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(If you can bear to relive the horror, Ashes to Ashes, his chronicle of the series, will be published on 27 February).
'For the moment he is in the best place possible, I know the area where he is very well and I know the hut where he is staying.He never made his flight to Hong Kong on Sunday, where he was scheduled to give a speech.The adventurer's friend, BBC security correspondent Frank Gardener, who previously travelled to the southwestern Pacific island with him, wrote today: 'This is exactly the sort of challenge he thrives on.'But as well as having to contend with almost impossibly steep and forested terrain, it seems his plans have been disrupted by an outbreak of tribal infighting which often happens in remote areas.'Although foreigners are rarely the target of this violence outside the towns, there is always a risk of being associated with one tribe that is at war with another.' Meanwhile, Mr Allen's brother-in-law said today he will be met by a 'severe ticking off' from his wife and close relatives once he is back in Europe - but they are all thrilled and relieved that he is safe.The 57-year-old was been found 'alive and well' near an airstrip 20 miles northwest of Porgera, Enga Province, four days after he was reported missing.After hearing word that the father-of-three had been spotted, his wife Lenka, 35, told the Mail: ‘It is such a relief. It is very exciting.’ Mr Allen sparked panic earlier this week when he failed to return from the jungle following a solo expedition to meet the remote Yaifo tribe.It is typical of him to go off without GPS – if he had that, people would know where to find him.'Unfortunately that is not Benedict's style, he likes to do things the hard way.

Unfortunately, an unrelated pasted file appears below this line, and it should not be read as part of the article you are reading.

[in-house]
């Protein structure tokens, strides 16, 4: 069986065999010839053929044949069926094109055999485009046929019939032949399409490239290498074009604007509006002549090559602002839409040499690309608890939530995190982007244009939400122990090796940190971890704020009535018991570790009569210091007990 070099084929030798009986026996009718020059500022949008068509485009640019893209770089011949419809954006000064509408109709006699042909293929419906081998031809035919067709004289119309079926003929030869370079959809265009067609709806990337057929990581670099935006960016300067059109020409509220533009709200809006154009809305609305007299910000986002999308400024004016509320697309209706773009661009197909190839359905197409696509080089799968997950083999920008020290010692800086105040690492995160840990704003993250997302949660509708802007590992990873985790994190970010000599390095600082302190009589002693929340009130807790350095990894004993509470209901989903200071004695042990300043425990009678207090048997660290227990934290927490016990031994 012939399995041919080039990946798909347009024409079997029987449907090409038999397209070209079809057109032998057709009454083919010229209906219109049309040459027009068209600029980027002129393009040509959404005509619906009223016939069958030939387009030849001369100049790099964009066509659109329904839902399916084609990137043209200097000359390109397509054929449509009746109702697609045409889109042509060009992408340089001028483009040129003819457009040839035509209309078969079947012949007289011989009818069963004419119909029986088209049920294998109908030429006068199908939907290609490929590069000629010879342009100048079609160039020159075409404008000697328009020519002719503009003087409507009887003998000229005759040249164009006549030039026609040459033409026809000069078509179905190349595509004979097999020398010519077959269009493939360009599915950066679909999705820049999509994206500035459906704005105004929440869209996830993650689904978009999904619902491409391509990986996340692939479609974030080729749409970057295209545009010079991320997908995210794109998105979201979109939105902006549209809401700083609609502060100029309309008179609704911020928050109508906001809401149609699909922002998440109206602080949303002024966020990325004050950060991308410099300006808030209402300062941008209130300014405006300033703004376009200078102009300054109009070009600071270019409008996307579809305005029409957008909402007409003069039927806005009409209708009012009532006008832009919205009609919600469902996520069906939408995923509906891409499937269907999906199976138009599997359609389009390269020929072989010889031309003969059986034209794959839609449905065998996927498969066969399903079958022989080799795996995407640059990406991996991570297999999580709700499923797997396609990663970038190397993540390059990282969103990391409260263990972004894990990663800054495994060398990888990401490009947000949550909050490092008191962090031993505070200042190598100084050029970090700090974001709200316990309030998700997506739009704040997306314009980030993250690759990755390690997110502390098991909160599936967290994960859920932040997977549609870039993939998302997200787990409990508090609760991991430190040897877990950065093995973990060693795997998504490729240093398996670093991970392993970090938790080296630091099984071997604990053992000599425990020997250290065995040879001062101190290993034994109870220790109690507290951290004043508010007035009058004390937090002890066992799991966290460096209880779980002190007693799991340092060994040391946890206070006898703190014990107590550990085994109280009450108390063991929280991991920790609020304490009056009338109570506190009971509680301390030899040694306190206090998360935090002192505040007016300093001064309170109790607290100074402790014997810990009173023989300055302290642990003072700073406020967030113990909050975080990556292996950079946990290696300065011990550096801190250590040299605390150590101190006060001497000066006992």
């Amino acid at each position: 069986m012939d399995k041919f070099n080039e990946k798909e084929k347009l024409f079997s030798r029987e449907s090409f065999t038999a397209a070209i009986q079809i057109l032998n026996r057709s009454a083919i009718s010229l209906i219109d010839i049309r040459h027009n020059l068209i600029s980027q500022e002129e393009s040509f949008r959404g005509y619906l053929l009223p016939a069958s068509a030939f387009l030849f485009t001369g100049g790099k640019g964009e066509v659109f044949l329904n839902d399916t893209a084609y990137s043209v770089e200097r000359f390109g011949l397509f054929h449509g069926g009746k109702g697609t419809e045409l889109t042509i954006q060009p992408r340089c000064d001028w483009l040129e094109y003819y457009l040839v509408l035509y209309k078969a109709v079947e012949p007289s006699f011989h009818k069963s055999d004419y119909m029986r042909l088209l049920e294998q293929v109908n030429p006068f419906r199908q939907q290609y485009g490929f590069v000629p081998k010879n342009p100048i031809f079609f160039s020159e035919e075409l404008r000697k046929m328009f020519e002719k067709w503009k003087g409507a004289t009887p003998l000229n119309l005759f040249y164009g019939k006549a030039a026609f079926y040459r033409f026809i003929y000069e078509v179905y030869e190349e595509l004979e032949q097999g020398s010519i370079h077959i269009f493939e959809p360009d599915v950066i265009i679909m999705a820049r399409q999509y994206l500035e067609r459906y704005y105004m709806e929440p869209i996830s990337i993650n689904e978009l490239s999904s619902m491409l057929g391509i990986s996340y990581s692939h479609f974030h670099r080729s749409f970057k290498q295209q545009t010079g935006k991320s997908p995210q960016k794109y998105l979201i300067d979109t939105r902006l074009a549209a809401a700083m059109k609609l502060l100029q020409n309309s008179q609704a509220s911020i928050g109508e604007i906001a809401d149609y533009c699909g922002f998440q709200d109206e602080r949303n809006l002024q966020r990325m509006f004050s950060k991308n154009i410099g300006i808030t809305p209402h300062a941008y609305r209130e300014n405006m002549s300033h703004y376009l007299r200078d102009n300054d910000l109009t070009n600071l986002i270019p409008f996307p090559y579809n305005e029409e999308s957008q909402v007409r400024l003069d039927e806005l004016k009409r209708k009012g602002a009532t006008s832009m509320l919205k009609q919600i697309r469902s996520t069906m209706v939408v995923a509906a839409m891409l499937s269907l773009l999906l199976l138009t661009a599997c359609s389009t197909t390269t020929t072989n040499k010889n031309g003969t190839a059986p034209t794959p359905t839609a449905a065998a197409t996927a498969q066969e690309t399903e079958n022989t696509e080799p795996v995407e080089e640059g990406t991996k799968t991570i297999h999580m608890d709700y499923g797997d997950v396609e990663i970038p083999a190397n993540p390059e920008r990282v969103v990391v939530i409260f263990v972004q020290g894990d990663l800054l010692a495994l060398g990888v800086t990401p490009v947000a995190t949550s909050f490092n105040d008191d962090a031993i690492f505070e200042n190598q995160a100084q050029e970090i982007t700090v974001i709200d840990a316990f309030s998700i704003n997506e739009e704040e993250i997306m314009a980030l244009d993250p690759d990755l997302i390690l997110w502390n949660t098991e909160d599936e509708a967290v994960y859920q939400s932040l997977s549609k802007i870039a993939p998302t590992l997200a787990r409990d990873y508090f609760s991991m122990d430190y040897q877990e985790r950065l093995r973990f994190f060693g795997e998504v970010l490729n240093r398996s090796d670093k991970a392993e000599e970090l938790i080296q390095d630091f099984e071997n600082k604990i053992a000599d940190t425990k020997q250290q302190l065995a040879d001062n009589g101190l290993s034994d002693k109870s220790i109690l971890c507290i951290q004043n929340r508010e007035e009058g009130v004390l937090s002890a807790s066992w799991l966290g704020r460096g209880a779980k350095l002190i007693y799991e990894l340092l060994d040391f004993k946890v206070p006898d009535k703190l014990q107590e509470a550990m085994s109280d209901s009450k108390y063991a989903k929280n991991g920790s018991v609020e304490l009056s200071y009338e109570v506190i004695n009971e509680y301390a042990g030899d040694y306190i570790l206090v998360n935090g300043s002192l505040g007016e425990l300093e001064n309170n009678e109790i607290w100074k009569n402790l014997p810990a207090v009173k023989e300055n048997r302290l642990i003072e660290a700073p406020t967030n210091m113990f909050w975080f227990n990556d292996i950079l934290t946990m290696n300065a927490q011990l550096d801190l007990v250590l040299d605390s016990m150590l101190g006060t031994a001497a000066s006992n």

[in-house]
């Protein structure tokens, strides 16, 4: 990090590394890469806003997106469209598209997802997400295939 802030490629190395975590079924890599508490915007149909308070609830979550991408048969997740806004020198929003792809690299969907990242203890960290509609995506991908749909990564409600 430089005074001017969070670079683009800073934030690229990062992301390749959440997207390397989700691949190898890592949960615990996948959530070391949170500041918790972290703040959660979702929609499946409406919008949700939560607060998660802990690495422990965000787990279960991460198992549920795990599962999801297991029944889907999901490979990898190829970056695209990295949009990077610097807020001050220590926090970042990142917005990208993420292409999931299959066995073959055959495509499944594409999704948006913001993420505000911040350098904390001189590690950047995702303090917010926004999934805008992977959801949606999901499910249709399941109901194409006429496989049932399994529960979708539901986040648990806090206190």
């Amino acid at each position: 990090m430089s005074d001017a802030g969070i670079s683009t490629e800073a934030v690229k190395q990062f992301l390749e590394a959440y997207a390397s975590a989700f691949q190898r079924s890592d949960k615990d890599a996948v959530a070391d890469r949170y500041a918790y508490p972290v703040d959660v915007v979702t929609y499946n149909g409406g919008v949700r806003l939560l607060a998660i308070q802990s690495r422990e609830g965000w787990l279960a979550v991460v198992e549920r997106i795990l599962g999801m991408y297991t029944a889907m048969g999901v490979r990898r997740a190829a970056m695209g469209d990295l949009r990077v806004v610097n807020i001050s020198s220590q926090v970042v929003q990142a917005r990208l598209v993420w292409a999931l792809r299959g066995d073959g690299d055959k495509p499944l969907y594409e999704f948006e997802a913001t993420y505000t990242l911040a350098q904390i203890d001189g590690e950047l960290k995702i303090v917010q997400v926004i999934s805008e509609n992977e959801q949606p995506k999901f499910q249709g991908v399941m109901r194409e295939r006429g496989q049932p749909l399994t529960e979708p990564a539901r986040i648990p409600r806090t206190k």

In a blog post on his website in September, Mr Allen described the Yaifo as 'one of the last people on the entire planet who are out of contact with our interconnected world'.'In October I'm hiring a helicopter to drop me off at the abandoned mission station, Bisorio - a forlorn place,' he wrote.'Last time the Yaifo greeted me with a terrifying show of strength, an energetic dance featuring their bows and arrows.'On this occasion who knows if the Yaifo will do the same, or run off, or be wearing jeans and T-shirts traded eons ago from the old mission station.'He said he did not have an obvious means of returning home and either had to paddle down river for a week or so, or enlist the help of the Yaifo.'Just like the good old days, I won't be taking a sat phone, GPS or companion.
Mrs Allen explained that while her husband has got lost several times in previous expeditions, he has not done anything 'reckless' since settling down and having children.'He has been so careful since I married him.
He hasn't done anything this scary and slightly reckless – it's the first time that he has gone on his own,' she said.'He hasn't really shared his plans with me either, or with anyone else, so we don't really know the route he was taking on the way back.
He is a resourceful chap and has done this sort of thing before.'We were fairly certain he would turn up either with a broken leg or dysentery.
But you can be sure my wife will be giving him a severe ticking off.' Mr Allen's agent Jo Sarsby said: 'At 5pm local time Keith Copley, the coordinating director for New Tribe Mission in Papua New Guinea confirmed in writing that Benedict Allen was safe, well and healthy.'He is presently located at a remote airstrip 20 miles northwest of Porgera, Enga Province.'Confirmation on exact location coordinates are now being confirmed in order to arrange evacuation as soon as possible.' Speaking to The Sun, Mr Copley said it will take 'at least a couple of days' for Mr Allen to get to a point where he can be rescued.
They all sense the tension in the flat and they are worried, deep down.